Story and photo by Bill Vance

1965 Buick Wildcat
1965 Buick Wildcat. Click image to enlarge

Buick was long known as a somewhat conservative car, the type favoured by people like doctors and bank mangers. It used overhead valve straight-eight engines exclusively from 1931 to 1952 (its overhead valve V8 came in 1953), and carried an image of muted prestige – more than an Oldsmobile, but not quite the ostentation of a Cadillac.

Occasionally however, there was a stepping out of character, and into the performance arena. Examples were the 1936 Century, named for its 161 km/h (100 mph) top speed, and the audacious, turbocharged 1982 Grand National.

Another was the Wildcat, an unexpectedly feral name that Buick had used on Buick concept cars in 1953, ’54 and ’55. Built from 1962 to 1970, the Wildcat was appropriately called an “Executive Hot Rod” by Car Life magazine (4/64). “Just the thing for tired blood,” they enthused.

The 1962 Wildcat started life as a sub-series of the Buick Invicta. Buick engineers created it by fitting an Invicta hardtop coupe with their most powerful Electra 6.6 litre (401 cu in.) 325 horsepower engine.

To set it apart from lesser Buicks, and emphasize its “sports luxury” character, the Wildcat got a vinyl roof covering and stainless steel rocker panel trim. Inside were bucket seats, vinyl trim, and a console which housed the gear lever for the standard equipment automatic transmission. It even had a tachometer, but being console-mounted, it was difficult to see, and therefore not of much use.

In spite of weighing a hefty 1,978 kg (4,360 lb), the big V8-powered Wildcat offered strong performance. Car Life (7/62) reported zero to 96 km/h (60 mph) in 8.9 seconds, zero to 161 (100) in 27.5 seconds, and a top speed of 182 km/h (113 mph). They also reported fuel consumption of 12 to 15 mpg.

With the Invicta nameplate disappearing, Buick decided to expand the Wildcat into its own series for 1963, and make it the Invicta’s replacement. Power assisted steering and brakes were now standard, and body styles were two- and four-door hardtops, and a convertible.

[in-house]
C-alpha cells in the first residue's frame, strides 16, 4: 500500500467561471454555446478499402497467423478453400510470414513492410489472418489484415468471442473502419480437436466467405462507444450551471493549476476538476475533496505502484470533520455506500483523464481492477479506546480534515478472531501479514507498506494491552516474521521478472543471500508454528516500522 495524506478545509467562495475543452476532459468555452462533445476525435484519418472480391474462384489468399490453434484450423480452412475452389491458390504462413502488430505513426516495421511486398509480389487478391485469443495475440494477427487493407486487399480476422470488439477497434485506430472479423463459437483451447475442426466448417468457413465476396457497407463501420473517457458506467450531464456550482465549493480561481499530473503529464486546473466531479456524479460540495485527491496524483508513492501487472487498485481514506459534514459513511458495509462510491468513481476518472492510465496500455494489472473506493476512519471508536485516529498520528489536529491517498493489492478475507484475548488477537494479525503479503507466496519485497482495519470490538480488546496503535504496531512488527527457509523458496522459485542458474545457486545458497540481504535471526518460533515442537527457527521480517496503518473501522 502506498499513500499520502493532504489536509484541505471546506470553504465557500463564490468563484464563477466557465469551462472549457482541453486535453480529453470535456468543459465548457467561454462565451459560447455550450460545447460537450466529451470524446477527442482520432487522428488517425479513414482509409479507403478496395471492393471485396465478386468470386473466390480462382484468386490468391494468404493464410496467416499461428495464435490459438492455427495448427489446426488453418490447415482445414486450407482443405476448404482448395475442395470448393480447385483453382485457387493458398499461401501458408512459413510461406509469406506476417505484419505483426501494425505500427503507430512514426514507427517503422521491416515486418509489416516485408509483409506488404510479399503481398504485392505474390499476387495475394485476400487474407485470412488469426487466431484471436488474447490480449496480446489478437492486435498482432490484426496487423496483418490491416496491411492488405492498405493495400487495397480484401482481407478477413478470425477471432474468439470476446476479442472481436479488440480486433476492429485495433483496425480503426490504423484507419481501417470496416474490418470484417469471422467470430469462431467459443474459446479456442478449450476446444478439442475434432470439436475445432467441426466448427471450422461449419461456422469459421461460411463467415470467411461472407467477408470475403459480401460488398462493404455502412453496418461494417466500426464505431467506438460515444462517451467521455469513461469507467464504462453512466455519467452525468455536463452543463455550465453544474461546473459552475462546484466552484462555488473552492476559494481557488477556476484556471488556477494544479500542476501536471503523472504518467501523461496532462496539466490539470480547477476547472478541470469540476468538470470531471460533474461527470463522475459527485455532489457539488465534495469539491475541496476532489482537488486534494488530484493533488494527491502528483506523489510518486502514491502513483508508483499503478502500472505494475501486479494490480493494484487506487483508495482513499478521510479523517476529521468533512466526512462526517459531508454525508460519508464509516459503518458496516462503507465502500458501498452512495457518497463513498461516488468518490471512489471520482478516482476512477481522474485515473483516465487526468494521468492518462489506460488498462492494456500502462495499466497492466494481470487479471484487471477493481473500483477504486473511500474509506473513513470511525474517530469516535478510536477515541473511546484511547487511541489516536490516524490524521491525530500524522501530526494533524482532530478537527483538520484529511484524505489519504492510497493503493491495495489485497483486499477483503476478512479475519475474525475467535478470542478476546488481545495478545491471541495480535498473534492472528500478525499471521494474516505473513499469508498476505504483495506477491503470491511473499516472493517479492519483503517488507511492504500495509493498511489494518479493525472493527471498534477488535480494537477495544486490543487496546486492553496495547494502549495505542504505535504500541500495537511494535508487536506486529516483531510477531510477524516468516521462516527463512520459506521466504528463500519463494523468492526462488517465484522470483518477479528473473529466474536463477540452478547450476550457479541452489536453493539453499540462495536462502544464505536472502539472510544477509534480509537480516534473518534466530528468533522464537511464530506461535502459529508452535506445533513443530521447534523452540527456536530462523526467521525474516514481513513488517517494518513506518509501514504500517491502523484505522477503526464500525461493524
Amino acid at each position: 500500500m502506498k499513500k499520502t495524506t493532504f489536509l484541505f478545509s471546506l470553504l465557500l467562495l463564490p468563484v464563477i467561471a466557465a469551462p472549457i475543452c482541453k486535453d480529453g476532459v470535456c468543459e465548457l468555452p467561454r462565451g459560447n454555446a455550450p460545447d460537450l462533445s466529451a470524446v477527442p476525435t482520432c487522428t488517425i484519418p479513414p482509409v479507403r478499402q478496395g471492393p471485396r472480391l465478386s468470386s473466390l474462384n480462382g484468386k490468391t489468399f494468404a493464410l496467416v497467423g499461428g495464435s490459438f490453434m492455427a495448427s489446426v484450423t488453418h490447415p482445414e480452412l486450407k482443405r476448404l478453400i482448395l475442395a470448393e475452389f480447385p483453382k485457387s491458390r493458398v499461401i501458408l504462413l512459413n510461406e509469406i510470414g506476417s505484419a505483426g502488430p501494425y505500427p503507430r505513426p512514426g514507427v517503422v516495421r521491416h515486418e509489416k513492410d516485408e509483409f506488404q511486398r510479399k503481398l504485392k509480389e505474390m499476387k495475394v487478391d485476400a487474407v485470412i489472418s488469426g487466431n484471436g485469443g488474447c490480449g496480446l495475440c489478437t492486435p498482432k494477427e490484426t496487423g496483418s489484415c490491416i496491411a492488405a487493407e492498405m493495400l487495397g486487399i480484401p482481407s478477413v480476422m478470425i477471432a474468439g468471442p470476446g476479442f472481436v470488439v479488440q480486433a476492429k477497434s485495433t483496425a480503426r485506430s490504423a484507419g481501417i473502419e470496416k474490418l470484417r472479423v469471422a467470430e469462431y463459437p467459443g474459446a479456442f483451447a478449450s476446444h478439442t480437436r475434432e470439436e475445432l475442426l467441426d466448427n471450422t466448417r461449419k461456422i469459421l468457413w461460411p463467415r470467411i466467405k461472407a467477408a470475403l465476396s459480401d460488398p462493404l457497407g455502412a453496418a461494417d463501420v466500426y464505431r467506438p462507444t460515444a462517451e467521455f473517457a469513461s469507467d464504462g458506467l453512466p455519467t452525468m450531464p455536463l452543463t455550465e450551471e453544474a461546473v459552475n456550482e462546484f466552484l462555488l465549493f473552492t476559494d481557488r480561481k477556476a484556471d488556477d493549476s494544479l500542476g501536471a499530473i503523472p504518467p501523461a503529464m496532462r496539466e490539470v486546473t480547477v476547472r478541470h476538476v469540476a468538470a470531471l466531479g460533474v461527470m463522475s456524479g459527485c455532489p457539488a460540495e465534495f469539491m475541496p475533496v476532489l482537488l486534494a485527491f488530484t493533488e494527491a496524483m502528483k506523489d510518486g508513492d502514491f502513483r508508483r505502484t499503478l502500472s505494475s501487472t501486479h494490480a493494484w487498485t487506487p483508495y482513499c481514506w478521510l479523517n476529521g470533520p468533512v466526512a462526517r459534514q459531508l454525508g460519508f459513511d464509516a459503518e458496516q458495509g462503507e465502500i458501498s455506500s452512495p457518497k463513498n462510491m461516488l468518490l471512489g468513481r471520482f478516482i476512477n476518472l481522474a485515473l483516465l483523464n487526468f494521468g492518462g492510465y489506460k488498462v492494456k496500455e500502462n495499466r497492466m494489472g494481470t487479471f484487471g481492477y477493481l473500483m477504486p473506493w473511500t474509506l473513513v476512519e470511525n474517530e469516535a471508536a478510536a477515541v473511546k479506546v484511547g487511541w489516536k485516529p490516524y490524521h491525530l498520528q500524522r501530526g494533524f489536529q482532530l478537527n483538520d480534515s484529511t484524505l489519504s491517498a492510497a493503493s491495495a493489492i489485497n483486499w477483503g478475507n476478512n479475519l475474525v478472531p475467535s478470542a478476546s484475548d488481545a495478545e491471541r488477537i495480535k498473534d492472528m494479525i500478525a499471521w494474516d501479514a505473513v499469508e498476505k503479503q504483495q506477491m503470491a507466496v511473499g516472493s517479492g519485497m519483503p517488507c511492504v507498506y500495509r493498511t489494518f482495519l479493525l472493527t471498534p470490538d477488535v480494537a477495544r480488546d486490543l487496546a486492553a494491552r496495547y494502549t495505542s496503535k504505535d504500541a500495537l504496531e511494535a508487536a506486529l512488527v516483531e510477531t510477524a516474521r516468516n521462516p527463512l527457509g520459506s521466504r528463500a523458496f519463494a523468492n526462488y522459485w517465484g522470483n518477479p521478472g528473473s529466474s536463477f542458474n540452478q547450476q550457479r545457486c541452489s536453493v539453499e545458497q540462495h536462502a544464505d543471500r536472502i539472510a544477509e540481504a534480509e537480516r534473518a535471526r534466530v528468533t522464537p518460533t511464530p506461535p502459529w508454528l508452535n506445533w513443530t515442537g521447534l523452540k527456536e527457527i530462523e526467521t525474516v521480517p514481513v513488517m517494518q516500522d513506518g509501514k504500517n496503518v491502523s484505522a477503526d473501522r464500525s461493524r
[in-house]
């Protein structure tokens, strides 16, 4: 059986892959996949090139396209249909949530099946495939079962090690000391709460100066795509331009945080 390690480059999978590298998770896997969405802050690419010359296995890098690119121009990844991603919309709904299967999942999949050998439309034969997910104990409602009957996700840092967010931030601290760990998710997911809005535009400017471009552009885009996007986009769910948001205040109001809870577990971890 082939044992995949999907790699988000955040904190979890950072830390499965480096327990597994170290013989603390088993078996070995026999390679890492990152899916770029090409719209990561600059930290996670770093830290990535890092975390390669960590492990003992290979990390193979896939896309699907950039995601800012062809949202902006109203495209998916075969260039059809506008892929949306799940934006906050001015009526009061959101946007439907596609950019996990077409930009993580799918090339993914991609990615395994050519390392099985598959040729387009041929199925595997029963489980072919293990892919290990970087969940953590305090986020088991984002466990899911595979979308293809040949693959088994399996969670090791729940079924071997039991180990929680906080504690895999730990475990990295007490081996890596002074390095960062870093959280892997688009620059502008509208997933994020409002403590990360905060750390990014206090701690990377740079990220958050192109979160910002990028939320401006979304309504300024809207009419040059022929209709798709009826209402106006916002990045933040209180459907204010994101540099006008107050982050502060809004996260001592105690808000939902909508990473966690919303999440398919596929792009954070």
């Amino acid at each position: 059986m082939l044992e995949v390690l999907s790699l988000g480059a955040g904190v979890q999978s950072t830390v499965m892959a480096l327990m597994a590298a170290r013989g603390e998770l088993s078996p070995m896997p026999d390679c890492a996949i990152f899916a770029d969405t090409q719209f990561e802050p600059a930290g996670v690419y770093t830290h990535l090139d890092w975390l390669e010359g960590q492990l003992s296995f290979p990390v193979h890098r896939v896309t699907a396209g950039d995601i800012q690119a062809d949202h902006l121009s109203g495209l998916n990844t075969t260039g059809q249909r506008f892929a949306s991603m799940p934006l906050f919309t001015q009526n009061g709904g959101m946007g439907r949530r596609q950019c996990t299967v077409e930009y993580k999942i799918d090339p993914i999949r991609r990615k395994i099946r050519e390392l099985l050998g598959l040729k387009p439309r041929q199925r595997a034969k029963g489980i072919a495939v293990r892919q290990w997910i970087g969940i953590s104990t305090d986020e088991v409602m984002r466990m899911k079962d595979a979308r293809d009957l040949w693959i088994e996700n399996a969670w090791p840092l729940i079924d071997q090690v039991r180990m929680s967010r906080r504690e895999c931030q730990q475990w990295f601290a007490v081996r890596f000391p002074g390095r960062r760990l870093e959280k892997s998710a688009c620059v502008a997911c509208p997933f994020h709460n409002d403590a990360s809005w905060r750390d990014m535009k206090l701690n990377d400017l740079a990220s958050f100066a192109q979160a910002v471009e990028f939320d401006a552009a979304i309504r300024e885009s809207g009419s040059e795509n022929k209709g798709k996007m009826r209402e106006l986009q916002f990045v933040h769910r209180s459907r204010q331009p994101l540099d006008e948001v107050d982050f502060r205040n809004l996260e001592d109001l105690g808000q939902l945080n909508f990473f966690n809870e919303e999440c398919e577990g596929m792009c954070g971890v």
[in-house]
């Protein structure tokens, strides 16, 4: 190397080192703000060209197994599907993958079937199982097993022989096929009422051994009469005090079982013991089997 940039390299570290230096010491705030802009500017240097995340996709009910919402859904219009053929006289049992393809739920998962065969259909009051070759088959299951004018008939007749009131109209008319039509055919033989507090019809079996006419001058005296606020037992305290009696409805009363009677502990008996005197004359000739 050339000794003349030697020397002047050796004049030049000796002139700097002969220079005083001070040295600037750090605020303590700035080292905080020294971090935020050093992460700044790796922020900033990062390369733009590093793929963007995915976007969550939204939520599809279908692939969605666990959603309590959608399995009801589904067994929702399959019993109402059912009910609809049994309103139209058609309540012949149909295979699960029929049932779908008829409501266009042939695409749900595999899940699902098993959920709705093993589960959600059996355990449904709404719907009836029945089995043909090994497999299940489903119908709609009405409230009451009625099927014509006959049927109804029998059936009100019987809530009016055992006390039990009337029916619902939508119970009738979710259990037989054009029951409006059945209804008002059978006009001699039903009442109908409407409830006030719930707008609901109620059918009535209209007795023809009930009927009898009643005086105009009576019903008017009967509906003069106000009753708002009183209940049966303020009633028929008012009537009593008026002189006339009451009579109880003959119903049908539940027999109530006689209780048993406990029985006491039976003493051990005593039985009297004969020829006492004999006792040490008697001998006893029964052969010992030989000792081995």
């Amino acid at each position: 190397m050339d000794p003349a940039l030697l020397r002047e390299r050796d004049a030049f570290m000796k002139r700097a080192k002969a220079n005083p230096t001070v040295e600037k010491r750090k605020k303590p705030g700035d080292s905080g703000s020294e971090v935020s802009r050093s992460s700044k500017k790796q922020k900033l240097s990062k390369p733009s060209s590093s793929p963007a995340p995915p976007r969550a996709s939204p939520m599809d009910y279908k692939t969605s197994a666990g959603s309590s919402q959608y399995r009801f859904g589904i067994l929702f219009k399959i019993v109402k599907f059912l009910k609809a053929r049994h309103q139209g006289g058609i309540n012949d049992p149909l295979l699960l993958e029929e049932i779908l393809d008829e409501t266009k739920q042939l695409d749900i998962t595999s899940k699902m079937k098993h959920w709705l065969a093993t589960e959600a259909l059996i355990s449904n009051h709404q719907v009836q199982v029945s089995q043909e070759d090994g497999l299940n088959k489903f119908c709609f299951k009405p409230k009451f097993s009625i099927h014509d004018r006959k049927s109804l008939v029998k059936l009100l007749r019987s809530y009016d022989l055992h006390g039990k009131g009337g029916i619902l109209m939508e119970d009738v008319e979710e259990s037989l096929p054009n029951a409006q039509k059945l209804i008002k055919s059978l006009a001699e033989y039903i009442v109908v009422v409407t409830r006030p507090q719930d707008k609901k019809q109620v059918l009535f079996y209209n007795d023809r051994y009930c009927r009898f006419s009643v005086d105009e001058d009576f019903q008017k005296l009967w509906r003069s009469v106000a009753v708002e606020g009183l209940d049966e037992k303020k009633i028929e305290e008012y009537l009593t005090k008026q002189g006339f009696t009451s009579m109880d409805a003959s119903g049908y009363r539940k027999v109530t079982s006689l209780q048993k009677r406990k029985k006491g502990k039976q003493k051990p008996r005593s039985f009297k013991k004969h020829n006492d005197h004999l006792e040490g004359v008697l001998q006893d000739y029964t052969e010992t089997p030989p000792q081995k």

It received the obligatory new grille, and the side trim running from headlamp to door encompassed the gradually receding “ventiports,” commonly known as portholes, that had been a Buick hallmark since 1949.

The Wildcat went into 1964 without major changes, although to expand its appeal it added a regular four-door sedan to the line-up. It also got an optional 7.0 litre (425 cu in.) V8 that could be had with 340 horsepower, or 360 with two four-barrel carburetors.

This is the car that inspired Car Life’s Executive Hot Rod nickname. Their test of a 1964 360 horsepower Wildcat with the now optional four-speed all-synchromesh, manual transmission, and a stump-pulling 3.91:1 rear axle, yielded quick zero to 96 km/h (60 mph) in 7.7 seconds. Top speed was 185 km/h (115 mph).

For 1965 the Wildcat got the rounder styling of GM’s large cars, and moved up in size from its former 3,124 mm (123 in.) wheelbase to the Electra’s 3,200 (126). The new styling proved successful for the Wildcat, giving it a best-ever 99,000 sales.

The Wildcat continued pursuing its performance image for 1966 with the addition of a Gran Sport option on its coupe and convertible. It featured the 340 horsepower engine, with a limited slip differential, and came with stiffer suspension and optional quicker steering.

Some engine de-proliferation came for 1967 with the switch to Buick’s new V8, a replacement for the original engine that dated back to 1953. That original V8 used vertically positioned valves in one side of the combustion chambers. This gave the narrower engine configuration required by the stylists, but limited valve and inlet port diameters.

The new V8 removed these breathing limitations, and had a more efficient domed combustion chamber. It came in two displacements: 6.6 litres (400 cu in.) with 340 horsepower; and 7.0 litre (430 cu in.) with 360 horsepower. The ’67 Wildcat got the 360 horsepower engine.

The Wildcat got few changes for 1968, and then for 1969 it moved back onto the shorter 3,129 mm (123.2 in.) LeSabre wheelbase. It also got a moderate re-styling and a new grille. Nineteen-seventy would be the Wildcat’s last year. It received a small wheelbase stretch to 3,150 mm (124 in.) and another styling retouch. Under the hood, the 7.0 litre received a 3.175 mm (1/8-in.) bore increase, bringing displacement to 7.4 litres (455 cu in.), and horsepower to 370.

By this time model offerings were back to a coupe, hardtop sedan, and convertible, the smallest number since 1963. When sales dipped to just 23,600, from almost 70,000 in 1969, General Motors discontinued the Wildcat.

The Buick Wildcat was a big, luxurious, high performance car with some un-Buick like sporty aspirations. It exemplified the 1960s American car, the last decade in which the industry would be able build its cars pretty much the way it wanted — without significant government intervention, or having to worry about fuel economy.

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